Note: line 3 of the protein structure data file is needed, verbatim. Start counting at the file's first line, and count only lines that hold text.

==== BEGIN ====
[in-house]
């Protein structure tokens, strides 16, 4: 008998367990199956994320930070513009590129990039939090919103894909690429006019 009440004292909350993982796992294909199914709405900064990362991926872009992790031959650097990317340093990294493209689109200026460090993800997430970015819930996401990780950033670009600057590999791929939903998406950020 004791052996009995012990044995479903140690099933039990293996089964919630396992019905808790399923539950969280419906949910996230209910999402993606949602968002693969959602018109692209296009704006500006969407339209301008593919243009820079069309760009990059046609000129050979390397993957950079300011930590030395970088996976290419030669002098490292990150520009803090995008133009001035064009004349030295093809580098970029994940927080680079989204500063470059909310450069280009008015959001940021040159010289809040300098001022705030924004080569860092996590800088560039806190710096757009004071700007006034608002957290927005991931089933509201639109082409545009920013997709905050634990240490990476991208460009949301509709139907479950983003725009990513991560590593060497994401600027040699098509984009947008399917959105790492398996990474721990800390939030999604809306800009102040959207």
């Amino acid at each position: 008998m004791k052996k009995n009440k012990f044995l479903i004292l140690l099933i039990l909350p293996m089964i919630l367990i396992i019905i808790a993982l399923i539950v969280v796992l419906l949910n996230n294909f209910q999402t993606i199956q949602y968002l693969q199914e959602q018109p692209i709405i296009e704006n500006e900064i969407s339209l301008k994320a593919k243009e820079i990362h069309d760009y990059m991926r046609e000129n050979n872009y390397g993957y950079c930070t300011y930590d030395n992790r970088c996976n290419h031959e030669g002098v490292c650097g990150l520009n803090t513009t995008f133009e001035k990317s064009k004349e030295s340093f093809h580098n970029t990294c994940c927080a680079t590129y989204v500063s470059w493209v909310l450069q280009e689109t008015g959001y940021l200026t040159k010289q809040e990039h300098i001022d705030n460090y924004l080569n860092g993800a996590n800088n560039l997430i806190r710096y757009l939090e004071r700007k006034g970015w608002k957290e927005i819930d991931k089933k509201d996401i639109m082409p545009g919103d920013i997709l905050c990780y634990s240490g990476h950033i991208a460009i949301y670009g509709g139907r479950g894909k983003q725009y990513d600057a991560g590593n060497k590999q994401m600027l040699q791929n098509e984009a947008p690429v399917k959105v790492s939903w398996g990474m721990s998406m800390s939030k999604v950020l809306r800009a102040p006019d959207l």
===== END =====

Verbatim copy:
């Amino acid at each position: 008998m004791k052996k009995n009440k012990f044995l479903i004292l140690l099933i039990l909350p293996m089964i919630l367990i396992i019905i808790a993982l399923i539950v969280v796992l419906l949910n996230n294909f209910q999402t993606i199956q949602y968002l693969q199914e959602q018109p692209i709405i296009e704006n500006e900064i969407s339209l301008k994320a593919k243009e820079i990362h069309d760009y990059m991926r046609e000129n050979n872009y390397g993957y950079c930070t300011y930590d030395n992790r970088c996976n290419h031959e030669g002098v490292c650097g990150l520009n803090t513009t995008f133009e001035k990317s064009k004349e030295s340093f093809h580098n970029t990294c994940c927080a680079t590129y989204v500063s470059w493209v909310l450069q280009e689109t008015g959001y940021l200026t040159k010289q809040e990039h300098i001022d705030n460090y924004l080569n860092g993800a996590n800088n560039l997430i806190r710096y757009l939090e004071r700007k006034g970015w608002k957290e927005i819930d991931k089933k509201d996401i639109m082409p545009g919103d920013i997709l905050c990780y634990s240490g990476h950033i991208a460009i949301y670009g509709g139907r479950g894909k983003q725009y990513d600057a991560g590593n060497k590999q994401m600027l040699q791929n098509e984009a947008p690429v399917k959105v790492s939903w398996g990474m721990s998406m800390s939030k999604v950020l809306r800009a102040p006019d959207l």